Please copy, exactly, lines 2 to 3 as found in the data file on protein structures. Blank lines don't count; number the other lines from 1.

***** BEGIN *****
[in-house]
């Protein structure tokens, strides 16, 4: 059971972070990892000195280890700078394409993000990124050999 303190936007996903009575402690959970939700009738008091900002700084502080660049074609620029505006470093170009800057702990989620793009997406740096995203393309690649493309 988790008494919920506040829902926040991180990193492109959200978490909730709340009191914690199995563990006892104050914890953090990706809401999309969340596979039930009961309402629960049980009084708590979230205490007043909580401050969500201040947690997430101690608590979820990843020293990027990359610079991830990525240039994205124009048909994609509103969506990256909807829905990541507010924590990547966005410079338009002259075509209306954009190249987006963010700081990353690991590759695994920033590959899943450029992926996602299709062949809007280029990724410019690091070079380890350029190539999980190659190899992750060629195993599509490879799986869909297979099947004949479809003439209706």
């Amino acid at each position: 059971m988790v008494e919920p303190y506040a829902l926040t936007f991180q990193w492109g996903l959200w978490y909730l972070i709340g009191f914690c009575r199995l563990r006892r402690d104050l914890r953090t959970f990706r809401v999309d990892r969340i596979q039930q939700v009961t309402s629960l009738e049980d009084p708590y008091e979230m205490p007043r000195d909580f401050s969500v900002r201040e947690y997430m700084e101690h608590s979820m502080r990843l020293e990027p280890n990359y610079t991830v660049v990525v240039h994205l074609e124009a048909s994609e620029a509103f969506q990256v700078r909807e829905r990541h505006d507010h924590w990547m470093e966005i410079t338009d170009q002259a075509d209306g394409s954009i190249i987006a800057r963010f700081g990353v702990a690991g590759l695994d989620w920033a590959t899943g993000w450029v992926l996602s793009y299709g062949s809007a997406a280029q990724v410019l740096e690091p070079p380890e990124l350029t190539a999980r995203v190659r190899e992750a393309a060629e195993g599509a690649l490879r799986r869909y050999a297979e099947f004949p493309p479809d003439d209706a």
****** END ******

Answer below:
């Protein structure tokens, strides 16, 4: 059971972070990892000195280890700078394409993000990124050999 303190936007996903009575402690959970939700009738008091900002700084502080660049074609620029505006470093170009800057702990989620793009997406740096995203393309690649493309 988790008494919920506040829902926040991180990193492109959200978490909730709340009191914690199995563990006892104050914890953090990706809401999309969340596979039930009961309402629960049980009084708590979230205490007043909580401050969500201040947690997430101690608590979820990843020293990027990359610079991830990525240039994205124009048909994609509103969506990256909807829905990541507010924590990547966005410079338009002259075509209306954009190249987006963010700081990353690991590759695994920033590959899943450029992926996602299709062949809007280029990724410019690091070079380890350029190539999980190659190899992750060629195993599509490879799986869909297979099947004949479809003439209706």
């Amino acid at each position: 059971m988790v008494e919920p303190y506040a829902l926040t936007f991180q990193w492109g996903l959200w978490y909730l972070i709340g009191f914690c009575r199995l563990r006892r402690d104050l914890r953090t959970f990706r809401v999309d990892r969340i596979q039930q939700v009961t309402s629960l009738e049980d009084p708590y008091e979230m205490p007043r000195d909580f401050s969500v900002r201040e947690y997430m700084e101690h608590s979820m502080r990843l020293e990027p280890n990359y610079t991830v660049v990525v240039h994205l074609e124009a048909s994609e620029a509103f969506q990256v700078r909807e829905r990541h505006d507010h924590w990547m470093e966005i410079t338009d170009q002259a075509d209306g394409s954009i190249i987006a800057r963010f700081g990353v702990a690991g590759l695994d989620w920033a590959t899943g993000w450029v992926l996602s793009y299709g062949s809007a997406a280029q990724v410019l740096e690091p070079p380890e990124l350029t190539a999980r995203v190659r190899e992750a393309a060629e195993g599509a690649l490879r799986r869909y050999a297979e099947f004949p493309p479809d003439d209706a």